With $1,000 in prize money, the stakes are high for Orange Coast College’s third annual Pirate’s Plank, an on-campus competition pitting would-be student entrepreneurs against each other in a “Shark Tank” style match-up.

The challenge is open to students enrolled at OCC, but that is the only requirement.

Mark Grooms, a business instructor, brought his version of the competition to OCC. The basis of the idea comes from the hit TV series “Shark Tank,” where contestants pitch their products to a panel of judges.

He said that unlike the televised version, Pirate’s Plank focuses more on constructive criticism for a more welcoming environment.

Grooms said he started the challenge hoping to inspire students and give them an opportunity to chase their dreams. The prizes are a bonus as well, with $500 going to most likely to succeed and $500 going to the most innovative idea.

“It’s all kinds of discovery. You go down this path and you don’t really expect something to happen and then something wonderful happens,” Grooms said.

The event opens the door for possible connections for students looking to go into business. One of the judges will be from First Bank and one of the judges will be from Movandi, a broadband solution provider, while other judges are yet to be determined.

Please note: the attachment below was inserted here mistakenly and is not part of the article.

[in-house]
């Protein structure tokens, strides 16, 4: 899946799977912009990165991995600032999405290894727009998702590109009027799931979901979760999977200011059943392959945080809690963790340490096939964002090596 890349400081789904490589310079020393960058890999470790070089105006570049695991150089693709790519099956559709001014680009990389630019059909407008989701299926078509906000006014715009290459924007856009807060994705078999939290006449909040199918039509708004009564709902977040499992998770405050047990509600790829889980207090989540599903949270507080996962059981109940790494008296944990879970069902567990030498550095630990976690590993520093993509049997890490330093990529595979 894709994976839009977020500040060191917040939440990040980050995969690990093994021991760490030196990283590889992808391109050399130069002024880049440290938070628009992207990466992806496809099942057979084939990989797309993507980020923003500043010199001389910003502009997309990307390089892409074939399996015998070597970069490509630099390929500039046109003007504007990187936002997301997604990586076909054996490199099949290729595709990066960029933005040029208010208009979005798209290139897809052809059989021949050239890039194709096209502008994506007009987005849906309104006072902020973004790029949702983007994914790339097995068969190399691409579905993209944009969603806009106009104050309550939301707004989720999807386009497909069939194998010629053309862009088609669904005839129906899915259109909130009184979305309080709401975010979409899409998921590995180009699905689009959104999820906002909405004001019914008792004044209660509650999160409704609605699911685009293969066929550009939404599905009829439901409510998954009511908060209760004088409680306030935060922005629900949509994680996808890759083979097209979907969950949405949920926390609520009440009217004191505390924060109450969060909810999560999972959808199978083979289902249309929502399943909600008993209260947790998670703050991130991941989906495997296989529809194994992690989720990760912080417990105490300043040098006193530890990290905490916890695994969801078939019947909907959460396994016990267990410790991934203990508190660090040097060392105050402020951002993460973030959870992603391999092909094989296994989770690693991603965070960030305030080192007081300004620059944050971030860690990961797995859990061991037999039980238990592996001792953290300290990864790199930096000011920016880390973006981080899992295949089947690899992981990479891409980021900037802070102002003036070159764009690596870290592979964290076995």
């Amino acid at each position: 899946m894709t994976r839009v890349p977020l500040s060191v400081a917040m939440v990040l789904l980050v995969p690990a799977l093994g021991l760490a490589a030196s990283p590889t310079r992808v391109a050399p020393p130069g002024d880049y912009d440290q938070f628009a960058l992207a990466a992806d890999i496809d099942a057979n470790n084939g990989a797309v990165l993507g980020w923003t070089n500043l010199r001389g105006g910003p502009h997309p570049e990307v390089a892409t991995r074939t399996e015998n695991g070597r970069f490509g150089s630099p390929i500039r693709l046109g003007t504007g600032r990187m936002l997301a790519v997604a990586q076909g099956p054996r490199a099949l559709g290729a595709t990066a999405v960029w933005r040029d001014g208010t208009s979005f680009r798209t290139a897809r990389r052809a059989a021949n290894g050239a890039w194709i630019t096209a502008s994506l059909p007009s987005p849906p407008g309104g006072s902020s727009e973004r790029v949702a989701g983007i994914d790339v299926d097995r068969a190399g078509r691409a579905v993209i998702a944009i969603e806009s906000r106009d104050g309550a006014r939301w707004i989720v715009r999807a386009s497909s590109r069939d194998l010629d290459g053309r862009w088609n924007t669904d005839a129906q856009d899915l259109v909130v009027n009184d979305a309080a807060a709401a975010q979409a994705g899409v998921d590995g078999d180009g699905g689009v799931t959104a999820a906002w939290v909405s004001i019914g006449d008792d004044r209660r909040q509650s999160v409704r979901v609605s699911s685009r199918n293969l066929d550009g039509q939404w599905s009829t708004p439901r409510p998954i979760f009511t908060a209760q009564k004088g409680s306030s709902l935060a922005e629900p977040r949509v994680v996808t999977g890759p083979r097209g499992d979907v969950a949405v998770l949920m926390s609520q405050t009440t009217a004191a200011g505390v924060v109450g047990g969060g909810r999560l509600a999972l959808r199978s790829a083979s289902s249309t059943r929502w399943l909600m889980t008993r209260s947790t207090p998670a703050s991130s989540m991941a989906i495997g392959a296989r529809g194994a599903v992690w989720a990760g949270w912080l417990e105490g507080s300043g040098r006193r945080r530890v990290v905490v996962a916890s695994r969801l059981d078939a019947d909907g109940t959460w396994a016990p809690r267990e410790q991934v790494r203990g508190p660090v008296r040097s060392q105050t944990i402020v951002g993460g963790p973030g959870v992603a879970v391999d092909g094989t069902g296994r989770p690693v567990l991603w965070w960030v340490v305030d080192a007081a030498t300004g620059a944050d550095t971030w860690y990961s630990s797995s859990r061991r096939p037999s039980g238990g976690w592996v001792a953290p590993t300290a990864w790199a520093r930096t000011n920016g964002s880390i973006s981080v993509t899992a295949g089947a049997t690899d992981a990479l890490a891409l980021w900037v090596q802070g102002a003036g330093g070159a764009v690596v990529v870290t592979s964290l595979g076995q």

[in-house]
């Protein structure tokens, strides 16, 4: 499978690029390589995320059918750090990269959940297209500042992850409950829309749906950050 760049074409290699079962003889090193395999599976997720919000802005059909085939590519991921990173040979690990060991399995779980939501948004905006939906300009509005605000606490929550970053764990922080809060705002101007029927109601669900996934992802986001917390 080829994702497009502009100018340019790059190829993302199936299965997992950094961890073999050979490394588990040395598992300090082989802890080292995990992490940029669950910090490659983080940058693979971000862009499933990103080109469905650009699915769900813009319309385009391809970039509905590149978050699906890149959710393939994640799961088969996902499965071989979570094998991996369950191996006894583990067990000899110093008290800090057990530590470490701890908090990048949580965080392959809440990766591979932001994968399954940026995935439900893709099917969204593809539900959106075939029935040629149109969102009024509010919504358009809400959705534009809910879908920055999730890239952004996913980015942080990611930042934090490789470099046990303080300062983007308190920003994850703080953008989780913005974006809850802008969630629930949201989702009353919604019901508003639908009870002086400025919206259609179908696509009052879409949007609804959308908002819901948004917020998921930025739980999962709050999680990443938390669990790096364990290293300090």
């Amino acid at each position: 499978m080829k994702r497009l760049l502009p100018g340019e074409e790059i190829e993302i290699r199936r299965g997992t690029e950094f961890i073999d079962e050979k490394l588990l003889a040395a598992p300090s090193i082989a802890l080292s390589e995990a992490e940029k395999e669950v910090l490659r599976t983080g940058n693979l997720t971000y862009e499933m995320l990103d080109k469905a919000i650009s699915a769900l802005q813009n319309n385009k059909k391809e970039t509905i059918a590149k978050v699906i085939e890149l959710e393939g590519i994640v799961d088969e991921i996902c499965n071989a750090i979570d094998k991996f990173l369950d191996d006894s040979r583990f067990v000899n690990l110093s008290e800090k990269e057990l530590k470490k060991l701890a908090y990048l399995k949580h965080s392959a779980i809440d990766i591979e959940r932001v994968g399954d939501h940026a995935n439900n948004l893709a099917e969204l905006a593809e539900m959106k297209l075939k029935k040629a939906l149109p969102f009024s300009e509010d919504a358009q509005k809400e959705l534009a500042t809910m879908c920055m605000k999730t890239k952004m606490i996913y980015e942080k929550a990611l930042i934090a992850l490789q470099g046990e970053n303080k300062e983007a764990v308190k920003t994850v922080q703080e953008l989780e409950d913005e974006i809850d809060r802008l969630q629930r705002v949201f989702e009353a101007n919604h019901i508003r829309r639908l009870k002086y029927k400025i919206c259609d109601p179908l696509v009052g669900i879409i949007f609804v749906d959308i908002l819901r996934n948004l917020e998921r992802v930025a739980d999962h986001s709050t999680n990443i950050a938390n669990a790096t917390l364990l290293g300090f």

Ayden Ayer, now a junior at Long Beach State majoring in communications, was awarded most innovative idea last year for his invention, the E-chop, a device allowing you to smoke marijuana and nicotine simultaneously.

Standing on a stage and presenting an idea to an audience can be a nerve-racking experience, but Ayer offered advice to calm those nerves.

“Prepare and do it thoroughly. As long as you know you did the work, it helps with the anxiety. Go balls to the wall with it and you should be fine,” Ayer said.

Pirate’s Plank was designed as a stepping stone in hopes that students would take the necessary steps afterwards to pursue a career in business, Grooms said.

Michael Ambrose, 29, founder of the company Texptrade, a company designed to help students text their textbooks to other students on the same campus, won an award in the very first Pirate’s Plank. He said he continues to grow his business and plans to have it up and running in the fall.

“Preparation for Pirate’s Plank is what inspired me to pursue this business venture. I don’t know if I would be where I was now without it (Pirate’s Plank),” Ambrose said.

Ambrose was also able to give some advice to students who are worried about the daunting task of putting what’s in their head out into the universe. “Start now. Don’t wait until after college to start. Take little steps — they don’t have to be big grand leaps,” he said.

Applications are open until March 5 or until all 25 spots are filled.

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